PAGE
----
“They came with a caterpillar, and immediately they came in, they started using the caterpillar to dig holes at the entrance of the communities. Remember we have about 13 communities here. The intention was to prevent us from entering the place,” he stated.
Reliving the incident of that fateful day, Chief Eleku expressed disappointment that such an incident could happen in present-day Nigeria.According to him, till date, nobody has been arraigned for driving him and his people out of the area.
“They are still in the area. They have succeeded in driving us out. And despite our cries and other litigations, they are still building as I talk to you. I’m surprised that a few people could do this to innocent communities of thousands of people without any repercussions. I’m also surprised that they could go to the extent of driving us out and maiming some residents, without any repercussions.
“My younger brother, Idowu Eleku, was stabbed and macheted. He was stabbed in the neck on that day, and he almost died,” he recounted.
When asked of the possible motive behind the attack and the subsequent take-over of the communities, Chief Eleku said they were told that a company had commissioned one someone to secure the community and its environs on its behalf.
“They said this person was given the job to take over the community and demolish all the buildings. And at the end of the day, about 13 communities were sacked. And since that incident in 2016, nobody dares enter the place. Now they’ve started selling the land,” he stated.
Chief Eleku, who ran a thriving block-making factory in the community before the incident, said three buildings, his generator and block-making machines were vandalised and sold by the intruders.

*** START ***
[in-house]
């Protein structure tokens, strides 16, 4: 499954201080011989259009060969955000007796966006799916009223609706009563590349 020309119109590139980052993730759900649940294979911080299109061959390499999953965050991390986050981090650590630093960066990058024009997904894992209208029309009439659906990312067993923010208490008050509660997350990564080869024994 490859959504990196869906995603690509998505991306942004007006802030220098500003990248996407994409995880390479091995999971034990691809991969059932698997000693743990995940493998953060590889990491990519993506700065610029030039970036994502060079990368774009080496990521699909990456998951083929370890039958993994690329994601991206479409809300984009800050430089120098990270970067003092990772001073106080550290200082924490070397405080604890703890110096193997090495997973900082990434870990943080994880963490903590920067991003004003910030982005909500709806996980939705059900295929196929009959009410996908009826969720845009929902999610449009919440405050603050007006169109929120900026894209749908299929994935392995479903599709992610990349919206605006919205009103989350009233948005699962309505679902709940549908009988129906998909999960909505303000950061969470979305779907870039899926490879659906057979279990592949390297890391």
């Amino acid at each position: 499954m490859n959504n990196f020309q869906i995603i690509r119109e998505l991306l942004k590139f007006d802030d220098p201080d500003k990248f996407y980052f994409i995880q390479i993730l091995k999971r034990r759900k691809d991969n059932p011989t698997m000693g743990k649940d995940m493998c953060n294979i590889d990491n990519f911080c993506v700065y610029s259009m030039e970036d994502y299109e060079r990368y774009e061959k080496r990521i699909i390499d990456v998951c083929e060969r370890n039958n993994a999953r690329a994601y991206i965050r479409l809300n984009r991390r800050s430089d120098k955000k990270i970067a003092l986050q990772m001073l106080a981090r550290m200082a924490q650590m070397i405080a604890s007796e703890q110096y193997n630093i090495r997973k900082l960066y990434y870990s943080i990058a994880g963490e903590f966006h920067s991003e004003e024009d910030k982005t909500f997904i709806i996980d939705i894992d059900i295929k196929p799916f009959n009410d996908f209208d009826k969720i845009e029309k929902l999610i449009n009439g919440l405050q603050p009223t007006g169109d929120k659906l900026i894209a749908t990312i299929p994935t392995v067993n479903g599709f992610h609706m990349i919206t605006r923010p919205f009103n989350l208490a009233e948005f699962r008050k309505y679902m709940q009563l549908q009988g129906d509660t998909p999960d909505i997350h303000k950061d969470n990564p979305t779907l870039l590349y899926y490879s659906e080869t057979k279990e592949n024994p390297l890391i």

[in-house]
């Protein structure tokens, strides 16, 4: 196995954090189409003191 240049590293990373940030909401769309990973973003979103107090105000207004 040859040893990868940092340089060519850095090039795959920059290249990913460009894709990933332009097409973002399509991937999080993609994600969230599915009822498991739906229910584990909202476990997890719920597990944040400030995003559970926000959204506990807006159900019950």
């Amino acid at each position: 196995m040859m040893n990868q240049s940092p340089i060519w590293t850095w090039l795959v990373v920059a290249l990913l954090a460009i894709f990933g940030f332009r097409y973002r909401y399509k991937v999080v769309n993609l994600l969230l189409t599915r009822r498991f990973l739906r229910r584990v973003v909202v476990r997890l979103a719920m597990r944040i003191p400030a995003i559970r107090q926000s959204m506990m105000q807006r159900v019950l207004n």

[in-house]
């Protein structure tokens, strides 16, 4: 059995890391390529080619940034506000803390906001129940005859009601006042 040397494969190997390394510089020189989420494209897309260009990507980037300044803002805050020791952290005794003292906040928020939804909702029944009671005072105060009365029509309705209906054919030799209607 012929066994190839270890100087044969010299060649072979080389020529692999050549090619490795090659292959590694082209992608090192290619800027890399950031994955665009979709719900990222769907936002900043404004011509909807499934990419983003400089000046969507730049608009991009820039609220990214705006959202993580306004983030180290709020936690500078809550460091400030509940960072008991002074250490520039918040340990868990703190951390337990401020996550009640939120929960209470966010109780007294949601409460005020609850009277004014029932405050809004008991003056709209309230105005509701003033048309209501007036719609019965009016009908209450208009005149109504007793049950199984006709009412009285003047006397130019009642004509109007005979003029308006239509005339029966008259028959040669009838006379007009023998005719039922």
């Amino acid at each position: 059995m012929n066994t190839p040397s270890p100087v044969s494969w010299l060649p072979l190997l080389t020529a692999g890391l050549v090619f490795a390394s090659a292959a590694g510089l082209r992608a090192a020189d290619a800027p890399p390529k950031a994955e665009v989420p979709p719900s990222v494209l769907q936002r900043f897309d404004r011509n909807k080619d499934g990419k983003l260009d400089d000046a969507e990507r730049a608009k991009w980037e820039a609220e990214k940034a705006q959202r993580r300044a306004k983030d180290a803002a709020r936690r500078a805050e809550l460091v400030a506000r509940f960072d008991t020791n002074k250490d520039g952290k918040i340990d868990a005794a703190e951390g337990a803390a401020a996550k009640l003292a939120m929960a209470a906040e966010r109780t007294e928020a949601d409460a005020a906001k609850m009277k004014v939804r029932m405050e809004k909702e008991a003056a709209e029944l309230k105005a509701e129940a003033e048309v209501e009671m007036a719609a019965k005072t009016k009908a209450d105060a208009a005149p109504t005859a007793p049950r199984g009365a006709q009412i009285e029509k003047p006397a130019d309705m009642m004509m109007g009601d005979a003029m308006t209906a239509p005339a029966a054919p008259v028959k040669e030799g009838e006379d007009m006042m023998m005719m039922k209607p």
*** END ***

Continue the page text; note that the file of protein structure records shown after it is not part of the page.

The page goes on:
Perhaps, the greatest shock for him was the ease with which court orders were disobeyed by those who had laid a siege to the community.
“We even got a court order restraining them from doing anything there, but they did not respect the order. Till date, they are in the communities building, contrary to court orders,” he added.
While the scar left by the incident on Chief Eleku was psychological, that of his brother, Idowu, was also physical.
According to Idowu, he was attacked during an early morning raid on the community.
“The boys just came, fully armed, and were busy pursuing us. They later caught up with me and started hitting me with the weapons in their hands. I was later stabbed. They later left me for dead; otherwise, the intention was to kill me,” he stated.
He said when the incident was reported to Elemoro Police Station, they were told that the issue was beyond them.
“I live in an uncompleted building now with my family, since we were displaced. Others squat with relations, while many looked for places to erect temporary structures,” he stated.
Chief Kufuli Babatunde, the Baale Olowu, one of the 13 sacked communities, was worst-hit by the siege.
Aside from losing his properties and his block-making factory, his wife of many years also lost her life in the process.
In an emotion-laden tone, Chief Babatunde narrated how the whole community was sacked on that fateful day, and every resident sent on ‘exile’.
“I was born on April 12, 1967, in the community. I farmed there, and my parents lived and died there. They were buried in the community and we even had a family house. I also had my own houses and we had people who also bought land from us that were living with us there.